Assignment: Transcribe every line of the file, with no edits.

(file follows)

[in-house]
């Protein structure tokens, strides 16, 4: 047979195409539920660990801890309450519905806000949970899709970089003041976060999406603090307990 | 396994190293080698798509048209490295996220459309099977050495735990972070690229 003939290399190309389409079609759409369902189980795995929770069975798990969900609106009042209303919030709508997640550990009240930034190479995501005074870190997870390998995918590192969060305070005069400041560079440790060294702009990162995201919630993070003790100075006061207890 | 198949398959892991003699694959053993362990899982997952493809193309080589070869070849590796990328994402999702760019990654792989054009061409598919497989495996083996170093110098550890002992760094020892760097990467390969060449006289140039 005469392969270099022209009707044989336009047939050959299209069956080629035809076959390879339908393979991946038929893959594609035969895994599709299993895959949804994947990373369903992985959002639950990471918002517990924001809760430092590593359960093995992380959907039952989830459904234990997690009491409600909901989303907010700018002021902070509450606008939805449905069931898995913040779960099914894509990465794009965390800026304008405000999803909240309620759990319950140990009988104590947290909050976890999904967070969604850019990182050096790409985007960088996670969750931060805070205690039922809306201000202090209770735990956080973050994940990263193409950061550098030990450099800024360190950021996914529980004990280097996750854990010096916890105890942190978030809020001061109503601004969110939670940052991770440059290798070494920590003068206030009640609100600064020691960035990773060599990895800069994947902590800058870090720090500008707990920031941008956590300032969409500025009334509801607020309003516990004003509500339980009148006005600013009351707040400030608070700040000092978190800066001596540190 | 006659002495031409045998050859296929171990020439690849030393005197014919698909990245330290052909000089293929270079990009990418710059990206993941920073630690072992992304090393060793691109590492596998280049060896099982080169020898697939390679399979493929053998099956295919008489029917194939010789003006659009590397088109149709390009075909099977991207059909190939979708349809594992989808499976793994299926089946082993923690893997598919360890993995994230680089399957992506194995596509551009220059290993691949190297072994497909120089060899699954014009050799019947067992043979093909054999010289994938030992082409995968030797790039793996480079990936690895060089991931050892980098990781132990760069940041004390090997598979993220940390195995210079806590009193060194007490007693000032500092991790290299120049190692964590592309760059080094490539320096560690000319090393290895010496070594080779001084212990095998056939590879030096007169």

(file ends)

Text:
[in-house]
């Protein structure tokens, strides 16, 4: 047979195409539920660990801890309450519905806000949970899709970089003041976060999406603090307990 | 396994190293080698798509048209490295996220459309099977050495735990972070690229 003939290399190309389409079609759409369902189980795995929770069975798990969900609106009042209303919030709508997640550990009240930034190479995501005074870190997870390998995918590192969060305070005069400041560079440790060294702009990162995201919630993070003790100075006061207890 | 198949398959892991003699694959053993362990899982997952493809193309080589070869070849590796990328994402999702760019990654792989054009061409598919497989495996083996170093110098550890002992760094020892760097990467390969060449006289140039 005469392969270099022209009707044989336009047939050959299209069956080629035809076959390879339908393979991946038929893959594609035969895994599709299993895959949804994947990373369903992985959002639950990471918002517990924001809760430092590593359960093995992380959907039952989830459904234990997690009491409600909901989303907010700018002021902070509450606008939805449905069931898995913040779960099914894509990465794009965390800026304008405000999803909240309620759990319950140990009988104590947290909050976890999904967070969604850019990182050096790409985007960088996670969750931060805070205690039922809306201000202090209770735990956080973050994940990263193409950061550098030990450099800024360190950021996914529980004990280097996750854990010096916890105890942190978030809020001061109503601004969110939670940052991770440059290798070494920590003068206030009640609100600064020691960035990773060599990895800069994947902590800058870090720090500008707990920031941008956590300032969409500025009334509801607020309003516990004003509500339980009148006005600013009351707040400030608070700040000092978190800066001596540190 | 006659002495031409045998050859296929171990020439690849030393005197014919698909990245330290052909000089293929270079990009990418710059990206993941920073630690072992992304090393060793691109590492596998280049060896099982080169020898697939390679399979493929053998099956295919008489029917194939010789003006659009590397088109149709390009075909099977991207059909190939979708349809594992989808499976793994299926089946082993923690893997598919360890993995994230680089399957992506194995596509551009220059290993691949190297072994497909120089060899699954014009050799019947067992043979093909054999010289994938030992082409995968030797790039793996480079990936690895060089991931050892980098990781132990760069940041004390090997598979993220940390195995210079806590009193060194007490007693000032500092991790290299120049190692964590592309760059080094490539320096560690000319090393290895010496070594080779001084212990095998056939590879030096007169």